Dear Uncle Dave: What happened to "ride don't slide"?
I grew up riding in a time when magazines bombarded you with a healthy dose of "ride, don't slide". Each and every issue, every month, always had at least a page or two talking about the rules of the trail. I would imagine some of this was to pad out the page count, but even so, it did shape the way you thought about a trail and how you rode it.
Even with crappy brakes, steep headtubes, narrow bars and a seatpost at full extension, the guilt was so ingrained that you felt a bit terrible if you even momentarily locked up your brakes on the steepest of your local hills. Back then, it was more about noobs locking up their rear wheel at the slightest hint of danger, and not about throwing a two-wheeled drift through a corner. Indeed, it was developed at a time when we couldn't imagine the speeds we would hit or the control we would one day achieve. But of course, like any good catch phrase, it was about more than just its literal meaning. In a few words, it told you all that you needed to know about respecting the trail, and maintaining our tenuous right to be there.
Part of it might have been that every trail was indeed a precious thing. We didn't have vast networks of purpose built trails, carved out by giant machines or armies of volunteers (more likely, just a lone, rogue weirdo). There was definitely no Trailforks, and there probably wasn't even a guidebook that covered your local trail network. Every trail discovered was a prize, and treated as such. An atmosphere of respect was natural. And because the bikes sucked and nobody else was out there riding them, what drove us out there in the first place was almost entirely different. You were more likely to start riding a bike to experience the trees and to get away from the people, which then lead you to discover how fun these things were. There were no readily available videos to tell you that you were riding slow and kind of sucked. It was a different perspective.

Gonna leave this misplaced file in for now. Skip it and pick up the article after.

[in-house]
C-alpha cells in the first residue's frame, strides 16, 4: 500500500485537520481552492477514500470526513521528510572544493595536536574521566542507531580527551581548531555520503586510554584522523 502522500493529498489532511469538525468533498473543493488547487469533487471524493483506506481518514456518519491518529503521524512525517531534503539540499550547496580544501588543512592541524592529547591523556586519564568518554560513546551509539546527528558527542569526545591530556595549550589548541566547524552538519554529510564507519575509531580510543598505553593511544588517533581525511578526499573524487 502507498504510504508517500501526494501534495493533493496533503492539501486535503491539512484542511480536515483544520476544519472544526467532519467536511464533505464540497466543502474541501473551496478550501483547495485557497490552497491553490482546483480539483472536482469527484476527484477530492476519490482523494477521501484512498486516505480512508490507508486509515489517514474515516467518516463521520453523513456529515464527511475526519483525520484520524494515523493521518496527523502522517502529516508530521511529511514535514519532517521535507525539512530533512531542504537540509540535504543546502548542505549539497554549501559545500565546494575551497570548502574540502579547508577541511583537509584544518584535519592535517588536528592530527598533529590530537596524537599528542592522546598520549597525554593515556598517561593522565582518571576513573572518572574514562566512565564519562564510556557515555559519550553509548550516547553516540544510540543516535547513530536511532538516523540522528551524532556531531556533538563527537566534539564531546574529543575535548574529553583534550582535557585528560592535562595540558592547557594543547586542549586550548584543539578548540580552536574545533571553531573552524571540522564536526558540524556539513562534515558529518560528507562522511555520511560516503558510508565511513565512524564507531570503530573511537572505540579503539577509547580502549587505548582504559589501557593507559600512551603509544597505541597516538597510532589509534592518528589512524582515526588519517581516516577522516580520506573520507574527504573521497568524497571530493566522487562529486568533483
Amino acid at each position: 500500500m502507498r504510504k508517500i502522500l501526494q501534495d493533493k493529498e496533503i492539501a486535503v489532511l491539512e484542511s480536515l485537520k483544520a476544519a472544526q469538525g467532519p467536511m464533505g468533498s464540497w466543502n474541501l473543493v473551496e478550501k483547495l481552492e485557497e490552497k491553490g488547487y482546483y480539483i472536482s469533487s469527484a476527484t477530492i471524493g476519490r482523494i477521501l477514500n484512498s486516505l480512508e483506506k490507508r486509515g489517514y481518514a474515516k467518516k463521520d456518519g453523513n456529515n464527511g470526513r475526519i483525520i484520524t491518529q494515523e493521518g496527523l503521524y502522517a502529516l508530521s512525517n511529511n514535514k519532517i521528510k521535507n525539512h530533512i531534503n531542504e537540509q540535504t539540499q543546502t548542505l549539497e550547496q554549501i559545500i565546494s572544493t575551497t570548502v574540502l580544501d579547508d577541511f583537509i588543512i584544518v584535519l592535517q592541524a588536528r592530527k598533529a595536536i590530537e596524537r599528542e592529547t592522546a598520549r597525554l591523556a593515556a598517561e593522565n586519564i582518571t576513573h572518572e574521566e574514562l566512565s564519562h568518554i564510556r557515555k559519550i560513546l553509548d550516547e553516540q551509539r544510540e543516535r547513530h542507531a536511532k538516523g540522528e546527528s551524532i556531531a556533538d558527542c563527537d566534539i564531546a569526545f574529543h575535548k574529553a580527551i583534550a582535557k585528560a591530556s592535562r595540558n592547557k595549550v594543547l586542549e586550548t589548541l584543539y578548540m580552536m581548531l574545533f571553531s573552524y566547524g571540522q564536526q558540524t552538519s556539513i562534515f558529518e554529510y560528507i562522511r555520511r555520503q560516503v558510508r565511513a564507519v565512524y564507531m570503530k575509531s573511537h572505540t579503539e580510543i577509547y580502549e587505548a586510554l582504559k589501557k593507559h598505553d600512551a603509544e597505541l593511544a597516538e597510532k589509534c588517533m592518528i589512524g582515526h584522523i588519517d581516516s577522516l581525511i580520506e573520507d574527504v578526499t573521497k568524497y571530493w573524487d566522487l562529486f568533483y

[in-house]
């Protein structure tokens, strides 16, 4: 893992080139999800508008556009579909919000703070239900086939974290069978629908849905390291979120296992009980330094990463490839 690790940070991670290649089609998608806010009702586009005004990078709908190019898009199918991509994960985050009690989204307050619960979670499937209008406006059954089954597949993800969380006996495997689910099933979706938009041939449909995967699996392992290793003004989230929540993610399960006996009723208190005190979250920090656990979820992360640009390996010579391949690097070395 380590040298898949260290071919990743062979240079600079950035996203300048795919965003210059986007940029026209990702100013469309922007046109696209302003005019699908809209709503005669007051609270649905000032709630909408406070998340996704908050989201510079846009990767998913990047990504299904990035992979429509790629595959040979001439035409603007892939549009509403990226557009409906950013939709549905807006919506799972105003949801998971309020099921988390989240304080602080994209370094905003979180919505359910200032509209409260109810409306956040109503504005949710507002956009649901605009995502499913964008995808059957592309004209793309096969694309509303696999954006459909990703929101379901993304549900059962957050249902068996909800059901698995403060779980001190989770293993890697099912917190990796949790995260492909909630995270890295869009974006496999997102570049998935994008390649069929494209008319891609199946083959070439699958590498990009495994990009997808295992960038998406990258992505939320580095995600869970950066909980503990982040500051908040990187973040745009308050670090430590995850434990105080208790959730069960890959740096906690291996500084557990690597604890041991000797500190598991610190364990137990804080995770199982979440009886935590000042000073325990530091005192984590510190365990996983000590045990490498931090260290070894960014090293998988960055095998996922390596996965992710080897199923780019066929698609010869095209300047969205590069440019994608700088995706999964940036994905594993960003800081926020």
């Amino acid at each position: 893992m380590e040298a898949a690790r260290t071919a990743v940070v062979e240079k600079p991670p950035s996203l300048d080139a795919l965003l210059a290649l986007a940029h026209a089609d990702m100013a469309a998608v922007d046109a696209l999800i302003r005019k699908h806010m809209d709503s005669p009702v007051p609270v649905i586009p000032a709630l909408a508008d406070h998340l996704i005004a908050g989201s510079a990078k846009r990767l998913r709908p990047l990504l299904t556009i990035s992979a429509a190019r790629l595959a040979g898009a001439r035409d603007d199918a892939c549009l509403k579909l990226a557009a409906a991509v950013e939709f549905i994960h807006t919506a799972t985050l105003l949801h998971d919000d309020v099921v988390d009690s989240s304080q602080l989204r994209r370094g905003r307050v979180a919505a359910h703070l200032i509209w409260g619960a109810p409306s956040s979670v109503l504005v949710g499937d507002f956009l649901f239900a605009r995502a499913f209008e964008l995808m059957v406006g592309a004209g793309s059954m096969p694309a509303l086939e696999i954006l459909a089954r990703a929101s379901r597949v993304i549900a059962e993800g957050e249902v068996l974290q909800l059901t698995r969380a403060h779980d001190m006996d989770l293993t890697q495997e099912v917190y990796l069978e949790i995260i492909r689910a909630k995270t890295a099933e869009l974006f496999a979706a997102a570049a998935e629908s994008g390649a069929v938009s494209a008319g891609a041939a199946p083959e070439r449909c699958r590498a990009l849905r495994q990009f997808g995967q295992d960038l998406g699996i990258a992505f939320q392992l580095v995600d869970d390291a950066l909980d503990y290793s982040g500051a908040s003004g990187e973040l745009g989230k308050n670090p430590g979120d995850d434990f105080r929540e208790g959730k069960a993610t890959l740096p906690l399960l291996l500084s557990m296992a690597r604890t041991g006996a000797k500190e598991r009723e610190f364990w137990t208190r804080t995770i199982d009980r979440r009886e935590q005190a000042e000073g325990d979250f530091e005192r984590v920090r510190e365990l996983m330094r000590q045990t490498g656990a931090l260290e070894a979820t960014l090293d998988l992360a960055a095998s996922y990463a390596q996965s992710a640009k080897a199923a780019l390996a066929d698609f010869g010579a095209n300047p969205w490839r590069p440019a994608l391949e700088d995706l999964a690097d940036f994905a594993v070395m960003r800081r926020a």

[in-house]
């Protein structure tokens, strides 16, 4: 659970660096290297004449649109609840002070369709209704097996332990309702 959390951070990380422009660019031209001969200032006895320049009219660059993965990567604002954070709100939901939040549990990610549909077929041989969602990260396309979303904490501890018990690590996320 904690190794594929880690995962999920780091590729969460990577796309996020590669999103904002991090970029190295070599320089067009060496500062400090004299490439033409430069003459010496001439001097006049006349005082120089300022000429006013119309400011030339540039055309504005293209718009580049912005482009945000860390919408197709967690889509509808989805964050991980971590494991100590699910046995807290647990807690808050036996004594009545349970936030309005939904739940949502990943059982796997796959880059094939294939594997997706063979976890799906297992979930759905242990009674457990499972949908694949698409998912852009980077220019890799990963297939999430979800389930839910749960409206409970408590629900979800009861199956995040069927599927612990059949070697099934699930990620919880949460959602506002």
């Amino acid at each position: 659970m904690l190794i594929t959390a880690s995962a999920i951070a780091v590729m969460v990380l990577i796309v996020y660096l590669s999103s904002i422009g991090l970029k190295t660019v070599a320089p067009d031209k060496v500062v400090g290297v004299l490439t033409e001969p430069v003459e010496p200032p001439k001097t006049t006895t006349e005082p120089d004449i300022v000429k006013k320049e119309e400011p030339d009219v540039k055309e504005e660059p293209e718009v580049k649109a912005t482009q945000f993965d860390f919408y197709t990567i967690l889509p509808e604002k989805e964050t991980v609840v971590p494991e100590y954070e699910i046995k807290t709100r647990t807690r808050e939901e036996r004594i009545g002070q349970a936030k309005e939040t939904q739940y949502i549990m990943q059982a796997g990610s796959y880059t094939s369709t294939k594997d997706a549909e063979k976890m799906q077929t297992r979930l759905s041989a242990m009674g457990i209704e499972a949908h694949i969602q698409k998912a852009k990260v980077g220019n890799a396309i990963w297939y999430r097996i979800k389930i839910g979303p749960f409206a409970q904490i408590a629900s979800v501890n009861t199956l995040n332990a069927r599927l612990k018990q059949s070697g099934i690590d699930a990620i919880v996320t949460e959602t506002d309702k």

Maybe this is what it means to get old? You stop giving a shit about what is new and you start wondering why nobody cares about the disappearance of what is old. I can see both sides of this. If you look at what exists now, and how prevalent bikes are, it's hard to imagine a world where that wasn't always the case, and difficult to listen to some asshole talking about it. I know that I take it for granted that I can now drive in any direction and find a well-established, bicycle primary set of trails.
This is unquestionably great, but at the same time, I think we may have lost something. As our sport has grown and our influence has gained, our attitude has changed. Somewhere along the line we've moved from a place of privilege to a place of entitlement. With some, it seems like there is a general sense that we can do whatever we want out there, with no regard to consequence, and no thought to others.
Part of it might have been that every trail was indeed a precious thing. We didn't have vast networks of purpose built trails, carved out by giant machines or armies of volunteers (more likely, just a lone, rogue weirdo). There was definitely no Trailforks, and there probably wasn't even a guidebook that covered your local trail network. Every trail discovered was a prize, and treated as such. An atmosphere of respect was natural.
I'm struggling to figure out how that happened. When did our attitudes shift? When did it become less about respecting the trail and more about slaying the trail? Maybe in our shift from print to web, we lost that monthly reminder that we needed to not be assholes out on the trail? Maybe our need for likes outweighs our duty to, first and foremost, preserve the very thing that allows us to be out there in the first place? Or it could be that our caffeine saturated bodies no longer have the fine motor control necessary to feather a rear brake without locking it up? Whatever it is, many no longer seem to give much of a shit.
Part of me wants to put some of the blame on bike parks. Anybody who has ridden a decent bike park can probably remember their very first day at one. That feeling that you were getting away with something. That it didn't really seem right that you could hammer out so many downhill miles without having to climb an inch, and then realizing that it was possible to exhaust your body in a completely different manner. We were like high school kids, experiencing our first taste of freedom, without the hangover or the puke stained clothes. It changed the way we thought and the way we rode.